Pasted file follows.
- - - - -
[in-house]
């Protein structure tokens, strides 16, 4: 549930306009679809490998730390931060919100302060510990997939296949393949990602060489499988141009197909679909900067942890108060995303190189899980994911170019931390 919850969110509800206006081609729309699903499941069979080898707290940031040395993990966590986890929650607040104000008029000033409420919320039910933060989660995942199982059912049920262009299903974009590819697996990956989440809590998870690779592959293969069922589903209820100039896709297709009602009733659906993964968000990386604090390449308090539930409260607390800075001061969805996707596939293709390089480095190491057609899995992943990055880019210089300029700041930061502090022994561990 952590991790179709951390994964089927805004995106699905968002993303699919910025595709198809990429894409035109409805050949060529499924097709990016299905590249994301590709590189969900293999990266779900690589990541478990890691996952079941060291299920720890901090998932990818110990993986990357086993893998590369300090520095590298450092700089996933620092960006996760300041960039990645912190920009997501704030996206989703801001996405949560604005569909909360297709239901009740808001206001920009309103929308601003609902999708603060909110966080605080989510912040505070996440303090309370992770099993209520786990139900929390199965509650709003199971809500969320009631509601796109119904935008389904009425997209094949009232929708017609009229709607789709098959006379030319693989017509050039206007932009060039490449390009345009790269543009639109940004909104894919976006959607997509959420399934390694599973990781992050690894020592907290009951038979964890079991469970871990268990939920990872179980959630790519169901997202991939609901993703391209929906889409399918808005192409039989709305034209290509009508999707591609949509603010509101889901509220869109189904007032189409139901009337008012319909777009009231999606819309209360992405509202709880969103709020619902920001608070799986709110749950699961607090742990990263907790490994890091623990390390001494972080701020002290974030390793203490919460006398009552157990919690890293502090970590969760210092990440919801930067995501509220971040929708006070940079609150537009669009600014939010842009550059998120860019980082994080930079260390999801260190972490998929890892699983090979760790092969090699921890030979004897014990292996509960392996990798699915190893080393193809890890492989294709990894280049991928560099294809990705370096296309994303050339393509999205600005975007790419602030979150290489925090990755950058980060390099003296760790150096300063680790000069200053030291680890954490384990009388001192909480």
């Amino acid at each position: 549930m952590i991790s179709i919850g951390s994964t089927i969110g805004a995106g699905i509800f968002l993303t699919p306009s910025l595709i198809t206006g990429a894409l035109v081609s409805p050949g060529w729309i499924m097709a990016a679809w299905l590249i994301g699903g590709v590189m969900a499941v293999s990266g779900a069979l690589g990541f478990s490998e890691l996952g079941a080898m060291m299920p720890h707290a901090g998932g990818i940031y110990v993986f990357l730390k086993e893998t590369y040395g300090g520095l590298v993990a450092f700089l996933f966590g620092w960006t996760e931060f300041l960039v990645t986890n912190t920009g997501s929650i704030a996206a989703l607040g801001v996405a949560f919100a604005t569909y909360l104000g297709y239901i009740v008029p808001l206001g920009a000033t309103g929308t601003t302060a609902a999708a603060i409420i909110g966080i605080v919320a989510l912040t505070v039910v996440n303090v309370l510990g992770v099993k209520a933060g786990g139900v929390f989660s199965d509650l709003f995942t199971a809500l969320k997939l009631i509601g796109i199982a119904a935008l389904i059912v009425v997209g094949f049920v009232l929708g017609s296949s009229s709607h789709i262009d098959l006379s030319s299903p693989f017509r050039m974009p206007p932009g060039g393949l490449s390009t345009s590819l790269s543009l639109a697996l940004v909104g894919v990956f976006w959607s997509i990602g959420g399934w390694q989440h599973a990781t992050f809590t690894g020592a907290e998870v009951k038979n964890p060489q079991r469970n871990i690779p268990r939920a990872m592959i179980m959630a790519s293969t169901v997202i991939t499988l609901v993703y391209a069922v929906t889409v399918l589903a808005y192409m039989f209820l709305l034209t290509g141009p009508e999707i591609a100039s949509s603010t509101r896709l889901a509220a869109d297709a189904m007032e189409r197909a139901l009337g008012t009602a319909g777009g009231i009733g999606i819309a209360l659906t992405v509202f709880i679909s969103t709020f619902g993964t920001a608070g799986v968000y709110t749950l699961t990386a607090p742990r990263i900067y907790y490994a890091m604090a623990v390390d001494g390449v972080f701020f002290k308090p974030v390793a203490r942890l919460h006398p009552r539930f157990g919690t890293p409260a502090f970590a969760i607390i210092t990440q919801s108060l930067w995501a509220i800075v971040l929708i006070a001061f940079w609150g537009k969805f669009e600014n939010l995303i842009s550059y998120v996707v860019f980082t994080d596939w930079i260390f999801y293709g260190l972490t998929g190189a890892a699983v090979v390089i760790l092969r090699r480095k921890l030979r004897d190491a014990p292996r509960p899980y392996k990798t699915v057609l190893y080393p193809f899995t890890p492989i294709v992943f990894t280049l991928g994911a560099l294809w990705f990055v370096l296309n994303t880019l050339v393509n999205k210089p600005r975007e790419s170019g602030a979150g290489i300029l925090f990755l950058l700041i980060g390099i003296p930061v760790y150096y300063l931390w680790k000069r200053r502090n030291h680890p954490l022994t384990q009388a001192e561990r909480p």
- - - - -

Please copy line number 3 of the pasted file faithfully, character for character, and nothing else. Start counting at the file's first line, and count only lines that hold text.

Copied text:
């Amino acid at each position: 549930m952590i991790s179709i919850g951390s994964t089927i969110g805004a995106g699905i509800f968002l993303t699919p306009s910025l595709i198809t206006g990429a894409l035109v081609s409805p050949g060529w729309i499924m097709a990016a679809w299905l590249i994301g699903g590709v590189m969900a499941v293999s990266g779900a069979l690589g990541f478990s490998e890691l996952g079941a080898m060291m299920p720890h707290a901090g998932g990818i940031y110990v993986f990357l730390k086993e893998t590369y040395g300090g520095l590298v993990a450092f700089l996933f966590g620092w960006t996760e931060f300041l960039v990645t986890n912190t920009g997501s929650i704030a996206a989703l607040g801001v996405a949560f919100a604005t569909y909360l104000g297709y239901i009740v008029p808001l206001g920009a000033t309103g929308t601003t302060a609902a999708a603060i409420i909110g966080i605080v919320a989510l912040t505070v039910v996440n303090v309370l510990g992770v099993k209520a933060g786990g139900v929390f989660s199965d509650l709003f995942t199971a809500l969320k997939l009631i509601g796109i199982a119904a935008l389904i059912v009425v997209g094949f049920v009232l929708g017609s296949s009229s709607h789709i262009d098959l006379s030319s299903p693989f017509r050039m974009p206007p932009g060039g393949l490449s390009t345009s590819l790269s543009l639109a697996l940004v909104g894919v990956f976006w959607s997509i990602g959420g399934w390694q989440h599973a990781t992050f809590t690894g020592a907290e998870v009951k038979n964890p060489q079991r469970n871990i690779p268990r939920a990872m592959i179980m959630a790519s293969t169901v997202i991939t499988l609901v993703y391209a069922v929906t889409v399918l589903a808005y192409m039989f209820l709305l034209t290509g141009p009508e999707i591609a100039s949509s603010t509101r896709l889901a509220a869109d297709a189904m007032e189409r197909a139901l009337g008012t009602a319909g777009g009231i009733g999606i819309a209360l659906t992405v509202f709880i679909s969103t709020f619902g993964t920001a608070g799986v968000y709110t749950l699961t990386a607090p742990r990263i900067y907790y490994a890091m604090a623990v390390d001494g390449v972080f701020f002290k308090p974030v390793a203490r942890l919460h006398p009552r539930f157990g919690t890293p409260a502090f970590a969760i607390i210092t990440q919801s108060l930067w995501a509220i800075v971040l929708i006070a001061f940079w609150g537009k969805f669009e600014n939010l995303i842009s550059y998120v996707v860019f980082t994080d596939w930079i260390f999801y293709g260190l972490t998929g190189a890892a699983v090979v390089i760790l092969r090699r480095k921890l030979r004897d190491a014990p292996r509960p899980y392996k990798t699915v057609l190893y080393p193809f899995t890890p492989i294709v992943f990894t280049l991928g994911a560099l294809w990705f990055v370096l296309n994303t880019l050339v393509n999205k210089p600005r975007e790419s170019g602030a979150g290489i300029l925090f990755l950058l700041i980060g390099i003296p930061v760790y150096y300063l931390w680790k000069r200053r502090n030291h680890p954490l022994t384990q009388a001192e561990r909480p």